REPORT: Facebook Patenting Creepy Technology to Use “Off” Cameras to Watch You

June 14, 2017

The social media giant Facebook is always searching for fresh ideas to drive content, clicks, and revenue. The newest answer to that conundrum is augmenting feeds with emotional data.

Facebook has patents that allow it to use cameras on phones, tablets, and laptops, to view a member’s face to estimate their emotional state. The emotional data is pushed into algorithms to drive targeted content to their members.

Facebook’s newest tool: The emotionally augmented news feed 

Facebook is using data from its users to accurately measure the emotional condition of any person on the site. Every action you take on Facebook builds into an overall profile of you.

“Likes” provided the initial wave of data. Facebook could see what moved users to interact. “Reactions” were the next data tool.

Reactions allowed Facebook to have the user give an emotional response to all news feed posts. This data enabled Facebook to judge which content is better and even recommend what messages you should send to friends.

The next step, according to patents filed by Facebook, is to use passive data acquired from Facebook-linked cameras to calculate the emotional state of the user. That data would then be used to suggest content to the user, as CB Insights, the firm that brought the patent to light, explains:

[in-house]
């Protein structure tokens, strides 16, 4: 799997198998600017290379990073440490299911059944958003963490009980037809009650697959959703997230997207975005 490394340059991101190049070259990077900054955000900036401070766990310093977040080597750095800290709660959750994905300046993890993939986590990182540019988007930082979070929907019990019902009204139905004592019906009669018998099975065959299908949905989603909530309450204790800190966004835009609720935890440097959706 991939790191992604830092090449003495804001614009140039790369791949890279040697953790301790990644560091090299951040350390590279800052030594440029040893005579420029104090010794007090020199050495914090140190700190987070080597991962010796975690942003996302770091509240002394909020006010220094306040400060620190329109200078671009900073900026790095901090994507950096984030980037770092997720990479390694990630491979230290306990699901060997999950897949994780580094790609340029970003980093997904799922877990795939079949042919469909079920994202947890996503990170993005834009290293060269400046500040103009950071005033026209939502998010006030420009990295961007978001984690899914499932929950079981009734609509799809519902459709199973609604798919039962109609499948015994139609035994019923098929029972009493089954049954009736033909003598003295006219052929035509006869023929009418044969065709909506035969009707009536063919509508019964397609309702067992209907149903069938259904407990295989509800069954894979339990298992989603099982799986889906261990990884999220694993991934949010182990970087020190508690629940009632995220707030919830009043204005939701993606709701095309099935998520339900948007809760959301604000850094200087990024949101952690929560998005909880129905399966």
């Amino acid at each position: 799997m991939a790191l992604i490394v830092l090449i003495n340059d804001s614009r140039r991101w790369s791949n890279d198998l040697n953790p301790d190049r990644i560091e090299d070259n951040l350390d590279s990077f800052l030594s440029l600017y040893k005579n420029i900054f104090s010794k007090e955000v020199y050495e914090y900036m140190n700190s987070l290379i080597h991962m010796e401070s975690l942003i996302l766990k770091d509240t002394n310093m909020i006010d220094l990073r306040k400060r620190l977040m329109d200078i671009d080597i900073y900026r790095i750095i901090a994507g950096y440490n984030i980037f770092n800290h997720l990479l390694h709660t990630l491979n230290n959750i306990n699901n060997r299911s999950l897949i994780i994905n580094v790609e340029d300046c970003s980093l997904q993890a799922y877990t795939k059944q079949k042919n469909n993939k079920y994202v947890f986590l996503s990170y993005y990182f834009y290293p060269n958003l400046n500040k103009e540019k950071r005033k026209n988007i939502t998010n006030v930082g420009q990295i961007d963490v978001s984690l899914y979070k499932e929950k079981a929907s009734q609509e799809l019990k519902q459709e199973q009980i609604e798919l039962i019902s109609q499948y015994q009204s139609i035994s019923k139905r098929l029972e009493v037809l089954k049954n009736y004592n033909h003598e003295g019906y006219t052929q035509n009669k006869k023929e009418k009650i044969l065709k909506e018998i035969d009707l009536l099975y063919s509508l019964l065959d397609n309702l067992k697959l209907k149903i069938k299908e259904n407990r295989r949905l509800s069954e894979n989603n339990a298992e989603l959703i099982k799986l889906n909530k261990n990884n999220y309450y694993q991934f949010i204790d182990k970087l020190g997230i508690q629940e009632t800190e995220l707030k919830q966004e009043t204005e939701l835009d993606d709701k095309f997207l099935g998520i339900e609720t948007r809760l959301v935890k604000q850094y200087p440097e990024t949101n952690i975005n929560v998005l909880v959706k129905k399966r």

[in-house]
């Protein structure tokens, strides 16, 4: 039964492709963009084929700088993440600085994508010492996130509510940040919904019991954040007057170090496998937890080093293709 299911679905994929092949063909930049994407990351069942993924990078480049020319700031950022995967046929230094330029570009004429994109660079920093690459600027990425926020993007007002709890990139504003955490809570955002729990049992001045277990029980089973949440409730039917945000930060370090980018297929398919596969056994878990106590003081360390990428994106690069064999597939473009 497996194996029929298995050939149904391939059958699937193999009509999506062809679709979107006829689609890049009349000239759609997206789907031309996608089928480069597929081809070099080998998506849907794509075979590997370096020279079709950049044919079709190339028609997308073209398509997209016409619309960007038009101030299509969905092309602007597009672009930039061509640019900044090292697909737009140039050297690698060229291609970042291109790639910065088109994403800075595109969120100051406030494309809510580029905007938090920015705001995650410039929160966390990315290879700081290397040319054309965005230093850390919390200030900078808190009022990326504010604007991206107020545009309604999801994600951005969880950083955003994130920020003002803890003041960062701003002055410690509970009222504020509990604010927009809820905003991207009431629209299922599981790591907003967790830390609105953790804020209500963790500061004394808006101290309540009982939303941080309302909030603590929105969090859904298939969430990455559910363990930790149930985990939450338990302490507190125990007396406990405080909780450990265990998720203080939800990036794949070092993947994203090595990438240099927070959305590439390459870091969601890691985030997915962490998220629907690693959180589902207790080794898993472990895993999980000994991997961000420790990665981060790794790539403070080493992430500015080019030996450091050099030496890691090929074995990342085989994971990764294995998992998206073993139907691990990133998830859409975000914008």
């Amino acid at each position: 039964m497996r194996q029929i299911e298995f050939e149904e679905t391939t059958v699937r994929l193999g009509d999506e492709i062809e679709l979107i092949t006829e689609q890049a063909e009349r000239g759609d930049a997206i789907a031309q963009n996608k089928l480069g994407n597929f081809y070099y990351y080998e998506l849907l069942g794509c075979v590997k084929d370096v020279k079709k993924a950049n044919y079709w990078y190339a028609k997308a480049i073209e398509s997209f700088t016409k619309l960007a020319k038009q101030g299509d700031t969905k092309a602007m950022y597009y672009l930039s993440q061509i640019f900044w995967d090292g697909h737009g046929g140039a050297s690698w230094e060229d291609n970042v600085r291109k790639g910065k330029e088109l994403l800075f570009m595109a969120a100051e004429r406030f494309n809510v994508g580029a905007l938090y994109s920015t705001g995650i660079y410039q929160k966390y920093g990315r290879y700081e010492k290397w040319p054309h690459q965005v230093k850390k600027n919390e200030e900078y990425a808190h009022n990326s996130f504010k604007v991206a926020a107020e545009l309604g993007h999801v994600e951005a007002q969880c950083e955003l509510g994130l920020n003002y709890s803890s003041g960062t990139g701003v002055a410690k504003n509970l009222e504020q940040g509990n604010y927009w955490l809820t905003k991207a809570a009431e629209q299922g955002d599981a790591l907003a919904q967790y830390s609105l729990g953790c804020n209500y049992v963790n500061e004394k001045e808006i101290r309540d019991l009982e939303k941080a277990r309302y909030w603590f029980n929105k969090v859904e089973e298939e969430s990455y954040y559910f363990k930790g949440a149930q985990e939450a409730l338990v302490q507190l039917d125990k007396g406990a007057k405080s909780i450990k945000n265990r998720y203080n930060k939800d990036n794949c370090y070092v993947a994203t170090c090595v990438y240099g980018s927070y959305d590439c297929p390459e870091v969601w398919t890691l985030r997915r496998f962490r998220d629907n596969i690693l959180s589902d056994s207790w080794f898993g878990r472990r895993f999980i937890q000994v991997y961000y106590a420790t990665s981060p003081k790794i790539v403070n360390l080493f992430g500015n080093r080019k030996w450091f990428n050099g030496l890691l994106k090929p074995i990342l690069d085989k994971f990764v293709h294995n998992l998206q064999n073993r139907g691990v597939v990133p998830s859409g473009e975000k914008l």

This patent proposes capturing images of the user through smartphone or laptop cameras, even when the user is not actively using the camera. By visually tracking a user’s facial expression, Facebook aims to monitor the user’s emotional reactions to different types of content.

To monitor the user, Facebook proposes using “passive imaging data,” or visual data captured automatically through a laptop or phone’s front-facing camera. The user often faces this camera without thinking about it, while using the phone or laptop normally, and Facebook hopes to start leveraging this imaging data.

Facebook would then have the data stored on their servers to use for content delivery, apps, and third-party developers. The data would even be used to suggest messages to friends.

Facebook argues it needs the data to cut through the social media clutter in the patent application:

… [A] need exists for delivering content a user that may be of current interest to them. For example, a user’s interests may be determined based upon their current emotional state. Computing devices such as laptops, mobile phones, and tablets increasingly include at least one, and often more than one, imaging component, such as a digital camera. Some devices may include a front-facing camera that is positioned on the same side of the device as a display. Thus, during normal operation, a user may be looking towards the imaging component. However, current content delivery systems typically do not utilize passive imaging information. Thus, a need exists for a content delivery solution that takes advantage of available passive imaging data to provide content to a user with improved relevancy.